Aitchison further testified that after the contract was entered into he obtained for Griffith an option to buy Micro. He and Griffith were going to buy it together. When Griffith was unable to obtain the necessary money Aitchison told Griffith that certain people were willing to take up the option (not telling him that he, Aitchison, was one of the people). Griffith told him to make any deal he could. Aitchison then asked his people ‘what was a fair finder's fee to Griffith and myself for having found this business, and brought it to their doorstep.’ He was referring to a fee to be paid by ‘his people’ who purchased Micro. They said 2 per cent, or $20,000. Aitchison then advised Griffith that that sum would be divided, $10,500 to Griffith and $9,500 to Aitchison. This was in Tokyo long after the scrap transaction had been completed. Griffith did not agree. Litigation followed between the two men. The litigation was settled. The details of the settlement are not clear. Apparently Griffco owed Aitchison for moneys loaned. Aitchison paid Griffco $50,000 for a general release of all claims from both Griffith and Griffco. Griffco then paid back Aitchison the $50,000 and later paid him an additional $26,000.
According to Aitchison, Gotthold had been employed and paid initially by a New York company owned by Aitchison's associates in the purchase of Micro. Gotthold was paid by Micro for only one month before his death. He never had any title from the corporation and was sent out by Aitchison's associates to watch Aitchison. However, Gotthold was employed by Micro as the man in charge of production of scrap in a certain area. He had no authority to make agreements. Aitchison testified that he never told Gotthold that Micro owed Griffith $10,500. That was a sum owed personally to Griffith by Aitchison and paid for in the $50,000 compromise.
Under Aitchison's testimony the $10,500 mentioned in the Gotthold letter was never owed to Griffco by Micro and Gotthold had no authority to write the letter. That amount was a personal transaction between Aitchison and Griffith and the amount was paid. Griffith did not testify. While there were some inconsistencies in Aitchison's testimony, that and his credibility were matters for the trial court to pass upon. We cannot say as a matter of law, as we would be required to do in order to reverse the judgment, that Aitchison's testimony is false. Defendant relies on the Gotthold letter as being an account stated and as showing that Griffco's indebtedness to Micro was paid except for $831.10. However, notwithstanding this letter, Griffco's vice president in Tokyo in an interoffice communication admitted Griffco's indebtedness to Micro. This would indicate that Griffco did not consider the Gotthold letter to be an account stated. In Griffco's files there is a letter to it from Micro dated March 4, 1953, dealing with claims arising out of the voyage of the ship upon which the scrap was shipped, which states that Griffco still owes Micro ‘a considerable sum of money arising out of the cargo shipped aboard’ that ship. Under the circumstances of this case, the Gotthold letter did not constitute an account stated, nor an admission of the truth of its contents.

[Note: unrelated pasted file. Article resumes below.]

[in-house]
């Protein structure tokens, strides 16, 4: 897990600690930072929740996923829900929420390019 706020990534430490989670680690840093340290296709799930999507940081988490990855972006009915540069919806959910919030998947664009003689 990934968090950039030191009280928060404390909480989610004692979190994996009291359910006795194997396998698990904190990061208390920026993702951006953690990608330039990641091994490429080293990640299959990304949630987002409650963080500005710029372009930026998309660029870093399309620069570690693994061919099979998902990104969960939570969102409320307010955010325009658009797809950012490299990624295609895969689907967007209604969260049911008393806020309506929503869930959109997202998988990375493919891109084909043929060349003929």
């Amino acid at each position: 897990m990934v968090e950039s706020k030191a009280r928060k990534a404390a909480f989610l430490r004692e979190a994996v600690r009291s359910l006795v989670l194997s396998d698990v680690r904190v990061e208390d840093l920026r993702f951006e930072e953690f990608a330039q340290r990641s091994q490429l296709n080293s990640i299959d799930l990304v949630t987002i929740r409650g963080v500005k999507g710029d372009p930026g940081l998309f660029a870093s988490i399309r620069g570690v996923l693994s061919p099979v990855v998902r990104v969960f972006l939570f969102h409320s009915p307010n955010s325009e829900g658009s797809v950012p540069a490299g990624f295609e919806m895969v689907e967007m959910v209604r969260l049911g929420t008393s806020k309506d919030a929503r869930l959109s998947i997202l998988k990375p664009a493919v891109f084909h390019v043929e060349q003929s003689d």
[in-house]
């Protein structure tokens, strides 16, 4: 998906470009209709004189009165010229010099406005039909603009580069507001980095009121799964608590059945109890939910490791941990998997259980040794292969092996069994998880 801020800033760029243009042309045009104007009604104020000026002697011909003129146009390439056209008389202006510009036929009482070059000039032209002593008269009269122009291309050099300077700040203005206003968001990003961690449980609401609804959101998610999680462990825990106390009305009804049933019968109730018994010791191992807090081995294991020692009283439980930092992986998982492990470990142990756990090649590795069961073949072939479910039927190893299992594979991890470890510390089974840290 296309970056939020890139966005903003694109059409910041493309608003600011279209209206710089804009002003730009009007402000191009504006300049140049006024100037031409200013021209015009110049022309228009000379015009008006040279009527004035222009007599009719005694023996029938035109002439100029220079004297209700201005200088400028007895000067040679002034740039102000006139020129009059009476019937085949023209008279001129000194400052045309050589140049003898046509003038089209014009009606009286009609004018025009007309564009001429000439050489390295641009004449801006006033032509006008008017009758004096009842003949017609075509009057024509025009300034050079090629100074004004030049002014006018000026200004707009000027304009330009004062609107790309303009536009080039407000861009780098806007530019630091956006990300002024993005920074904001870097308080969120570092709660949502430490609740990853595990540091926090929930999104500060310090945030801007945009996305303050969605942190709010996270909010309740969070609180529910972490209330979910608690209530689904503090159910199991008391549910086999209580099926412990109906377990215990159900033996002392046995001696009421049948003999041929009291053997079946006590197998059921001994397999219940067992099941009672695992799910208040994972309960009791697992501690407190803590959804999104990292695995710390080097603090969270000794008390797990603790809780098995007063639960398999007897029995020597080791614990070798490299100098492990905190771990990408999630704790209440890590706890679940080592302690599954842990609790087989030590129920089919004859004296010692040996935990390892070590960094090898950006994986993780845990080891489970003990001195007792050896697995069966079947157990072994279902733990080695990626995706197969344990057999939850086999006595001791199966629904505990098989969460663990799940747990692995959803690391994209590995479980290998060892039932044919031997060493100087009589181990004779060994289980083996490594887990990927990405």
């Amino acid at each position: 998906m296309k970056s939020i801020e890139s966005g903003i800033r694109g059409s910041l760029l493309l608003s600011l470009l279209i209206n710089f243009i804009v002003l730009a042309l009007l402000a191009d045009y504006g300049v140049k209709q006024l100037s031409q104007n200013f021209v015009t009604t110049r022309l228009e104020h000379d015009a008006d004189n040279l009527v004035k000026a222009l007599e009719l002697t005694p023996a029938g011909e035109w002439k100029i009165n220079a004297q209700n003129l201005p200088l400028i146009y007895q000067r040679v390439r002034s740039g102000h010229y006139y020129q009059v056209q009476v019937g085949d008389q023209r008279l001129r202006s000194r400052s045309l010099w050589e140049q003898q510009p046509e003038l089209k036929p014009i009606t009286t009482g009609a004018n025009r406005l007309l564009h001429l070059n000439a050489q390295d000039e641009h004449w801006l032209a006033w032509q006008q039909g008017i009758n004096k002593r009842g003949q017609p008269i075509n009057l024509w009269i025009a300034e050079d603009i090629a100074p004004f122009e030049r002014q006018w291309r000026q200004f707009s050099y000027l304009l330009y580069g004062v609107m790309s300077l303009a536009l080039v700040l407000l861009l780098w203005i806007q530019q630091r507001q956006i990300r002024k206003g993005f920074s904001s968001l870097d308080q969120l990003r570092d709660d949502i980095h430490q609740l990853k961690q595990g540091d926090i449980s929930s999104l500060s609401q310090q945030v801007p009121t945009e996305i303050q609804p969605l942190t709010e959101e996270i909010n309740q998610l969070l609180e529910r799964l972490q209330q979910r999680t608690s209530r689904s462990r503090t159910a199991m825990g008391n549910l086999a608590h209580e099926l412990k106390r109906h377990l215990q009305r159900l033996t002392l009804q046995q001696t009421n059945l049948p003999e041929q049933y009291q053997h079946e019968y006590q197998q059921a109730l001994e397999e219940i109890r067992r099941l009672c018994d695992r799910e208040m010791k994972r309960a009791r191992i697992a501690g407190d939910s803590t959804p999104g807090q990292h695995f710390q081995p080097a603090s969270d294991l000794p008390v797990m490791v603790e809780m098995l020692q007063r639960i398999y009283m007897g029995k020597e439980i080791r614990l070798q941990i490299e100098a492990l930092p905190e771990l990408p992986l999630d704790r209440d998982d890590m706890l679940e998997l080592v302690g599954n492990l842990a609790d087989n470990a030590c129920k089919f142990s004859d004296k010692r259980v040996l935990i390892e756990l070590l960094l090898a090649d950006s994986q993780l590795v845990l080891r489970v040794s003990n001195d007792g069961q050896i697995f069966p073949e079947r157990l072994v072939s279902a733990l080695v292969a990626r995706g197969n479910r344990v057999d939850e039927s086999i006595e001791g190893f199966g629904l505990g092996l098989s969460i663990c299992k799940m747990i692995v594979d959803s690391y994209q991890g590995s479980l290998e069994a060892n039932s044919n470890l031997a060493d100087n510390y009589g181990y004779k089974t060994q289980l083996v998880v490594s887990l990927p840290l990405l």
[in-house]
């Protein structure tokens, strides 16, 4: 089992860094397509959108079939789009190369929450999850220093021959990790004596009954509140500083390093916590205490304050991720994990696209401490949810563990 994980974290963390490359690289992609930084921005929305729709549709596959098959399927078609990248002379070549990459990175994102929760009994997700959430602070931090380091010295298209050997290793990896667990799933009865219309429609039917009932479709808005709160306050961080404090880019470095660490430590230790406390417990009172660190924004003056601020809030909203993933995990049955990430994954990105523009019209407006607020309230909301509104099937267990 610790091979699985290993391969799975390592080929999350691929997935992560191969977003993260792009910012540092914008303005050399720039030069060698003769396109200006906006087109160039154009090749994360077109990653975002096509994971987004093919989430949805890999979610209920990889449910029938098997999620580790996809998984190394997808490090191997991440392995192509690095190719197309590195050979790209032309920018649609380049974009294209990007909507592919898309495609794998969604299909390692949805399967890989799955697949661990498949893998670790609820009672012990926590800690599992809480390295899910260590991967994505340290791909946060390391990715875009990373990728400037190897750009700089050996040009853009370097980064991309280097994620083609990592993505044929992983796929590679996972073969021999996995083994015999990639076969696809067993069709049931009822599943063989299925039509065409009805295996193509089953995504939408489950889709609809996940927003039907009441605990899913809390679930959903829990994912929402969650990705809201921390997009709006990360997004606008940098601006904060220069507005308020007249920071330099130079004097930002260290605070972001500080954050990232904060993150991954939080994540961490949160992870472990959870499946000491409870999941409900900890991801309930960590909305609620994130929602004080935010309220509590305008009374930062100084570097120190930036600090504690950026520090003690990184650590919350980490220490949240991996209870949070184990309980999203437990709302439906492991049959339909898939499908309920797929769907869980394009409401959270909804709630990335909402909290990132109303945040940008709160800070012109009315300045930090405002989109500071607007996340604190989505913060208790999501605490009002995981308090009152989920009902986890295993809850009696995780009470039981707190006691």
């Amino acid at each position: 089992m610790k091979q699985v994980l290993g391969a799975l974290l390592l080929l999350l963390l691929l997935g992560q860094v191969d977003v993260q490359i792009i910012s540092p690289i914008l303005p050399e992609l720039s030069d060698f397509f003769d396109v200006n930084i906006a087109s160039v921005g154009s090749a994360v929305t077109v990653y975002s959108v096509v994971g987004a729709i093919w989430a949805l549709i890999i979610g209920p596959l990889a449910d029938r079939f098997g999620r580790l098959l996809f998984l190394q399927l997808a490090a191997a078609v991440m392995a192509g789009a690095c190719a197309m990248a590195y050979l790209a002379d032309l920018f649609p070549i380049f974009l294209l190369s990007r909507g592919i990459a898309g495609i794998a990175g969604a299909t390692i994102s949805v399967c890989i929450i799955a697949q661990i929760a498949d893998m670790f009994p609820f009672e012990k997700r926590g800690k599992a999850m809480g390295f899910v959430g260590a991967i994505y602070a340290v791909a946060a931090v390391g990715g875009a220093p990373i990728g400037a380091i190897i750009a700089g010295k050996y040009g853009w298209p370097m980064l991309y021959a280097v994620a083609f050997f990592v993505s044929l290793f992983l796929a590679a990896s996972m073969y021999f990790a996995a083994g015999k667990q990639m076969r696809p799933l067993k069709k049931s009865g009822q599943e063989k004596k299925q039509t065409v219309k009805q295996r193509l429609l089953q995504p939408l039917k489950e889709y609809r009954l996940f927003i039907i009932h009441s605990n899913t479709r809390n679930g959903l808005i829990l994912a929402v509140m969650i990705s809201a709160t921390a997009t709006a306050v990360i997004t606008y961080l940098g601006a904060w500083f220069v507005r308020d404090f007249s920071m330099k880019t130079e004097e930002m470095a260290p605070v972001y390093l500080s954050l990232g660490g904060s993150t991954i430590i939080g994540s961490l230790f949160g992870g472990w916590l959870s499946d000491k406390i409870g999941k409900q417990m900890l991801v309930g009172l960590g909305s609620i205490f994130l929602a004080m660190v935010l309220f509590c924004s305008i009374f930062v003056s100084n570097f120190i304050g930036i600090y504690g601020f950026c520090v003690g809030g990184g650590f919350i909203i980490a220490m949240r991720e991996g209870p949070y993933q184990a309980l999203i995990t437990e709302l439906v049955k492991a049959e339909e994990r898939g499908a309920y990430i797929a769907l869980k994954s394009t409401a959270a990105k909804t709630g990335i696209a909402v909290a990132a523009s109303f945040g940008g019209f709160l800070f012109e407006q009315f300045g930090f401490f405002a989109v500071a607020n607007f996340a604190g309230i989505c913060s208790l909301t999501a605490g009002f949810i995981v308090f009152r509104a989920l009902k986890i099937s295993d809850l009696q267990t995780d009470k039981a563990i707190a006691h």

The judgment is affirmed.
1. The judgment originally provided that it was to bear interest at 6 per cent per annum. A nunc pro tunc order was made amending the interest to 7 per cent. No complaint is made of this correction.
2. ‘Where, as here, there is in the record evidence to support a recovery on either theory, the findings on the inconsistent theory may be disregarded as surplusage.’ Niles v. Louis H. Rapoport & Sons, 53 Cal.App.2d 644, 652, 128 P.2d 50, 55: Baird v. Ocequeda, 8 Cal.2d 700, 703, 67 P.2d 1055; Crogan v. Metz, 47 Cal.2d 398, 403, 303 P.2d 1029.
3. Gotthold died before the trial and hence his testimony could not be obtained.
PETERS, P. J., and FRED B. WOOD, J., concur.